PARIS — One click and you land in 2030, strolling along the green streets of Astana, the capital of Kazakhstan since 1998, discovering the new areas located along the River Ishim River, stepping into the cable car that criss-crosses the city … Another click and you're in Santiago, where the Panamerica highway no longer draws a monstrous 100-meter-wide scar in the center of the Chilean capital of 7 million inhabitants.

Urbanism can reinvent itself almost infinitely thanks to new, sophisticated digital models. With an interactive fluidity worthy of video games, these simulators are designed to help us imagine a more sustainable and peaceful future, but also as a tool for promoting cities that are making smart use of technology and innovation.

Last month, Eiffage and its partners Egis and Engie introduced their 3D urban demonstrator, called Astainable. In June, the engineering group Artelia, with Veolia and Architecture Studio, handed over their own urban planning simulator to Michelle Bachelet during the Chilean president's visit to Paris. These two achievements, which both answered a call for bids from the government in 2013, are destined to be international showcases of French urbanism, under the umbrella brand Vivapolis.

Aerial scouting

The French finance ministry put 2 million euros on the table to fund the development of these digital products, while Astana and Santiago were chosen as test cases for their relatively poor state of urban development.

Astana, which spreads out over 720 square kilometers and where the population has increased by 250% in 14 years, shows all the symptoms of rapid urbanization: a rising energy footprint (electricity and heat are produced using coal exclusively), air pollution, traffic congestion, obsolete waste management, of which 97% end up a garbage dumps. Meanwhile, temperatures vary between 40 °C in summer and -40 °C in winter. As for the Chilean capital, a good part of the Transamerican road traffic cuts right through its historical center.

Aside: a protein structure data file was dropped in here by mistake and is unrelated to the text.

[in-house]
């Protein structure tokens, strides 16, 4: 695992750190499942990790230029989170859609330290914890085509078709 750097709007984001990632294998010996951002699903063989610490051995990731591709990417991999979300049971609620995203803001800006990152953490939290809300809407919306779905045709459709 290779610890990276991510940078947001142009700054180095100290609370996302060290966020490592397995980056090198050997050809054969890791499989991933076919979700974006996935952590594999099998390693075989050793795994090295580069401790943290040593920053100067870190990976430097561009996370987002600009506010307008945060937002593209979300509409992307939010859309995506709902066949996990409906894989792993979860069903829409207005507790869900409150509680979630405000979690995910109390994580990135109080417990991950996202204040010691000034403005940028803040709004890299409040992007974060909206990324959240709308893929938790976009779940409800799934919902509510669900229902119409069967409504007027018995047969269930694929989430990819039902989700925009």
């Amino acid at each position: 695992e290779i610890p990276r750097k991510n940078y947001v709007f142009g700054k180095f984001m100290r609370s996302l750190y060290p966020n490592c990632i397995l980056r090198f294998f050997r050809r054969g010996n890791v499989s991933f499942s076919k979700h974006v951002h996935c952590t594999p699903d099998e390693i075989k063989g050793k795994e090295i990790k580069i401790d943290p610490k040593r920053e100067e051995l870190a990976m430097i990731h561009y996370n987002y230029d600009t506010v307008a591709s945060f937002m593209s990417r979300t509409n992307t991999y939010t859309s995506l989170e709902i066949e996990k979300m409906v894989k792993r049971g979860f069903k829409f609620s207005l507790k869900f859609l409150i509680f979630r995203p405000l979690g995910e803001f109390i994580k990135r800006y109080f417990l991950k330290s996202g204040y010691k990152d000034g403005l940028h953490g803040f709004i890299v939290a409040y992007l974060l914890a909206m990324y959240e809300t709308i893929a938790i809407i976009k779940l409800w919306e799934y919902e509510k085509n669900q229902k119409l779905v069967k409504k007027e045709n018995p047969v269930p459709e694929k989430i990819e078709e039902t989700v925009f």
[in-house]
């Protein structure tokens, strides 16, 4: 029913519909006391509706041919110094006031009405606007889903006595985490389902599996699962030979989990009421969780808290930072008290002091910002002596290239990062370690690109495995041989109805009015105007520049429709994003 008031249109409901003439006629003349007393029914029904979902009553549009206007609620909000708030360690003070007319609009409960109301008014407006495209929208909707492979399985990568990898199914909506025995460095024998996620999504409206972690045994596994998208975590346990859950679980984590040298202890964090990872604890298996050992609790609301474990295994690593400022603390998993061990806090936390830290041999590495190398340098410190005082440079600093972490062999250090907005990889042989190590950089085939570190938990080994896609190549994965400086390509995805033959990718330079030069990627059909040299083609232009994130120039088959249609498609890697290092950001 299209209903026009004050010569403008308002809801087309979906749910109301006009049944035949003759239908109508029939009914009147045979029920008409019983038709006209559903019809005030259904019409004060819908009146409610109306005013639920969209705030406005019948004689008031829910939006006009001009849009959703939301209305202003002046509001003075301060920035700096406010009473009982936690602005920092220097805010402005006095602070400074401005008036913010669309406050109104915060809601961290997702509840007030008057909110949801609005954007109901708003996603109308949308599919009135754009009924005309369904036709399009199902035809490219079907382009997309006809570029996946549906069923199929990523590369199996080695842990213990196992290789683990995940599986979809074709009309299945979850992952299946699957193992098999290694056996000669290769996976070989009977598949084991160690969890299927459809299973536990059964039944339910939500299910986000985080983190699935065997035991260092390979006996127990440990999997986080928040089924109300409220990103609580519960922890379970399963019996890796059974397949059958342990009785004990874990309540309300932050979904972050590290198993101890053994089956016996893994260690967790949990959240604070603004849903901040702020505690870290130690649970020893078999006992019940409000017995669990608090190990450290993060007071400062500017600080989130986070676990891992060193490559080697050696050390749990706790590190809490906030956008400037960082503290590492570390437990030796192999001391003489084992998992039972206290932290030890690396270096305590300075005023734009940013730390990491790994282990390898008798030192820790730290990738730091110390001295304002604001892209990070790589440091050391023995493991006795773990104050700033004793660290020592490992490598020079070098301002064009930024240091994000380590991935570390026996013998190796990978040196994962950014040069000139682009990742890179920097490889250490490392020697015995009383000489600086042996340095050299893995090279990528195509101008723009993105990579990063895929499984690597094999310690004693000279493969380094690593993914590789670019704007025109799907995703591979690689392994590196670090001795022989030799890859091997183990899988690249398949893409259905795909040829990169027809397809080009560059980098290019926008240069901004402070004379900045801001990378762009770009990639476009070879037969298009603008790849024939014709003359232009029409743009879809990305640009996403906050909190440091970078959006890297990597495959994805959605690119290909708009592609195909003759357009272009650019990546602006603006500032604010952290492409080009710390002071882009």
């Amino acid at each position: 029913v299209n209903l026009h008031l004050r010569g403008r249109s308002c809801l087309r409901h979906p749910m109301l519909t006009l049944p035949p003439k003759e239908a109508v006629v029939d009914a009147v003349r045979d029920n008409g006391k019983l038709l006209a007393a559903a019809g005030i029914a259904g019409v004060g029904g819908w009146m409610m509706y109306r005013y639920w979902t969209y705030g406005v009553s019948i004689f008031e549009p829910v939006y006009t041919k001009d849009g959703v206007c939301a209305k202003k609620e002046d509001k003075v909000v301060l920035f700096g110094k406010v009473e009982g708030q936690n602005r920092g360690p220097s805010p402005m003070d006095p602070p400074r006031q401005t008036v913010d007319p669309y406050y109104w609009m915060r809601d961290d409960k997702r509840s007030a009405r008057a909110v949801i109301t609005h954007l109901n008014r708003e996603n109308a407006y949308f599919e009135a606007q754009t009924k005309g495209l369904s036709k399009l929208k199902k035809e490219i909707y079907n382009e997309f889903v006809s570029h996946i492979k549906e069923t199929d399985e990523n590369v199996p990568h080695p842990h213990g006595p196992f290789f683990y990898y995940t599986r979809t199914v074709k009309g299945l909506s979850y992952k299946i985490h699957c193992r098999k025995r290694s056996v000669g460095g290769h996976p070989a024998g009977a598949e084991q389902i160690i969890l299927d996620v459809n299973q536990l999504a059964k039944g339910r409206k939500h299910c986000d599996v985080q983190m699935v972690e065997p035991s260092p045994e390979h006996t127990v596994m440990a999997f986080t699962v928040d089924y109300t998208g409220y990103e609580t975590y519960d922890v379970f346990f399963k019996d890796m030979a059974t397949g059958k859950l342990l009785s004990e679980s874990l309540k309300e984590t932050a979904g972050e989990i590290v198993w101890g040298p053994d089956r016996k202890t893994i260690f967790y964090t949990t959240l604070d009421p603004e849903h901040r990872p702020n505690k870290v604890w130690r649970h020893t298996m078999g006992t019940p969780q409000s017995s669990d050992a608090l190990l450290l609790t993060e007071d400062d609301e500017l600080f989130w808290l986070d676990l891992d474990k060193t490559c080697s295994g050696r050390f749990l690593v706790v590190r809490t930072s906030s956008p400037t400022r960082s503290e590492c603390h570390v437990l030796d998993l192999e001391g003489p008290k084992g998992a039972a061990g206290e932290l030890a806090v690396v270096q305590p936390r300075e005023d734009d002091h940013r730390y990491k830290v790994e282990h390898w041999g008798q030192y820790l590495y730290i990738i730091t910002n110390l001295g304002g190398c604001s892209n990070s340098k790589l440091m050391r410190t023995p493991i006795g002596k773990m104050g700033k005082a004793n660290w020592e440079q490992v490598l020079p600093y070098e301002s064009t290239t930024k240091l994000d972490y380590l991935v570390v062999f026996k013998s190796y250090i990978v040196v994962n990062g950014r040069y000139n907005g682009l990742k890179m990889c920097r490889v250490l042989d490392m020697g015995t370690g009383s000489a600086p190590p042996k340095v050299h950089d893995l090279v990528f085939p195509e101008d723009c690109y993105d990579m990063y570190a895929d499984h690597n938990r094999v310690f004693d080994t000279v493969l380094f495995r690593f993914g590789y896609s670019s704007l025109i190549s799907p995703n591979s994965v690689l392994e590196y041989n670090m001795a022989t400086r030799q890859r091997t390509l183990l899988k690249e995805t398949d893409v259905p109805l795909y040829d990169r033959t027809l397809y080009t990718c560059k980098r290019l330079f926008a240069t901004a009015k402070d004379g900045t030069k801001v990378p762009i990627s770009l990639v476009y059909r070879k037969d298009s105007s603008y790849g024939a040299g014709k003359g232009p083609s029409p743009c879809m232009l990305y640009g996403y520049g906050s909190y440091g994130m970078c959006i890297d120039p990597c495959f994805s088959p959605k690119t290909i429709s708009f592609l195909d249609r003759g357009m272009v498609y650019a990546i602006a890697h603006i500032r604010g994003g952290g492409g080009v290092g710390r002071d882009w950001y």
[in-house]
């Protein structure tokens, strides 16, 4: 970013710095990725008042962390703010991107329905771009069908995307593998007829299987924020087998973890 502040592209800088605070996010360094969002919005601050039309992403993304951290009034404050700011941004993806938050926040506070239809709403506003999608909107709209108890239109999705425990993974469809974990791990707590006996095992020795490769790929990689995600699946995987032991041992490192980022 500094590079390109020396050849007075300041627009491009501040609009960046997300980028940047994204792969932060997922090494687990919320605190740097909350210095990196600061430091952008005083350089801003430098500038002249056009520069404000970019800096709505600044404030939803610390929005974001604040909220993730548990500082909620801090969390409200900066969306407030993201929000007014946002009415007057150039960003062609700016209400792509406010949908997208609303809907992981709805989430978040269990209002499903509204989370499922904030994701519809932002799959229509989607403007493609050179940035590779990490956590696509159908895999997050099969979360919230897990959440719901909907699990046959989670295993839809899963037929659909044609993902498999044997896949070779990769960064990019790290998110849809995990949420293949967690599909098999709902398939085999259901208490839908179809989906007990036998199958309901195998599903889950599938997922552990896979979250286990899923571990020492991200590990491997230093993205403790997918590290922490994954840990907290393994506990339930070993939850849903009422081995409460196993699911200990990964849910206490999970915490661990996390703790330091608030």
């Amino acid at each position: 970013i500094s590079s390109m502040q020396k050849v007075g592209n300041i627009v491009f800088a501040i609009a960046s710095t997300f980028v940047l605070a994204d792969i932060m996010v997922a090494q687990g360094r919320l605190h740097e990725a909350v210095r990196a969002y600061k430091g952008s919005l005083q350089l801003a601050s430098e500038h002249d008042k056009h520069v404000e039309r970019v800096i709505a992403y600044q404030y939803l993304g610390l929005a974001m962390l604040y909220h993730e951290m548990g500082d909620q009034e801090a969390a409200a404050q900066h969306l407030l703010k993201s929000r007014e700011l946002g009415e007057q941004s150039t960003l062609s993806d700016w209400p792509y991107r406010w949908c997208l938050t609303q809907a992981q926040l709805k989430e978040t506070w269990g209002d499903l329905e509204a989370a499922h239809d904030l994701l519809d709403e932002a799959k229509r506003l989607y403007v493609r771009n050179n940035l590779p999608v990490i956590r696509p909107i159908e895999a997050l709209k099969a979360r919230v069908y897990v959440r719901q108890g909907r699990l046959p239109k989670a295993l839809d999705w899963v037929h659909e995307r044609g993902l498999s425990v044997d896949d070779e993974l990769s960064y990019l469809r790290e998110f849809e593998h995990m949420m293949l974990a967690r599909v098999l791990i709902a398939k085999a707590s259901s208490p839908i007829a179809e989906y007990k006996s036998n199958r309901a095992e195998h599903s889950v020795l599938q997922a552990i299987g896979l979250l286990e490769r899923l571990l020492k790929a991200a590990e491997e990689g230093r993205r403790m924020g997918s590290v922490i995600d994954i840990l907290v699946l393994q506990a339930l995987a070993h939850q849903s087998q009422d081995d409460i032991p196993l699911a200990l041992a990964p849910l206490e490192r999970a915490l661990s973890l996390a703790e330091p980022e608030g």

"Astainable" simulations — Photo: Eiffage

In both cases, the 3D simulators rely on a sharp preliminary diagnosis. “The city officials in Santiago played along completely, and opened all their files to us,” says Charline Froitier, chief engineer of the Artelia project.

Among the results: With the data provided through aerial scouting, users need only indicate a building on the digital model of Santiago to know its dimensions and number of residents, allowing for a “city scan” that makes it possible to plan future strategies in a more precise manner.

Keys and bricks

At Artelia, engineers listed 11 “keys” to a sustainable city, which include, among others, mobility, social equity, security, the presence of nature and the “identity” of the city. The approach at Eiffage is to present scenarios at the scale of the urban area for each one of the city's “bricks”: transport, energy, sustainable construction, water, waste, air — addressed in the form of animated infographics.

By exploring a city's future in 3D, the visitor can search a multitude of integrated solutions, immediately followed by suggestions from French companies ready to provide the necessary services. This goes from an extreme-cold-resistant electric car (Zoe, offered by Renault) to a system that values combustible domestic waste patented by the PENA group, or filtering gardens that absorb the pollution manufactured by Phytorestore, a specialist of purification through plants.

“In every ‘brick' of the sustainable city, France has come up with real gems of all sizes. About 60% of the solutions come from companies with less than 100 employees,” says Valérie David, the head of sustainable development at Eiffage. “This work gathered 104 companies. We've stepped out of working according to separate trades and specialties, and developed a global approach towards the city, integrating all its dimensions.”

So will these demonstrators establish themselves as indispensable tools? “They make it possible to look into the future in an appealing way,” says Jean-François Doulet, a university lecturer at the Paris institute of urbanism. This collaborative work, where companies get together to complete a project successfully, is still largely at an experimental stage, and is still met with strong inertia from current players.

“The sustainable city must not become the new technology-driven establishment that the great — authoritarian — programs for new cities were yesterday," warns Doulet. "It requires the participation and appropriation of citizens.”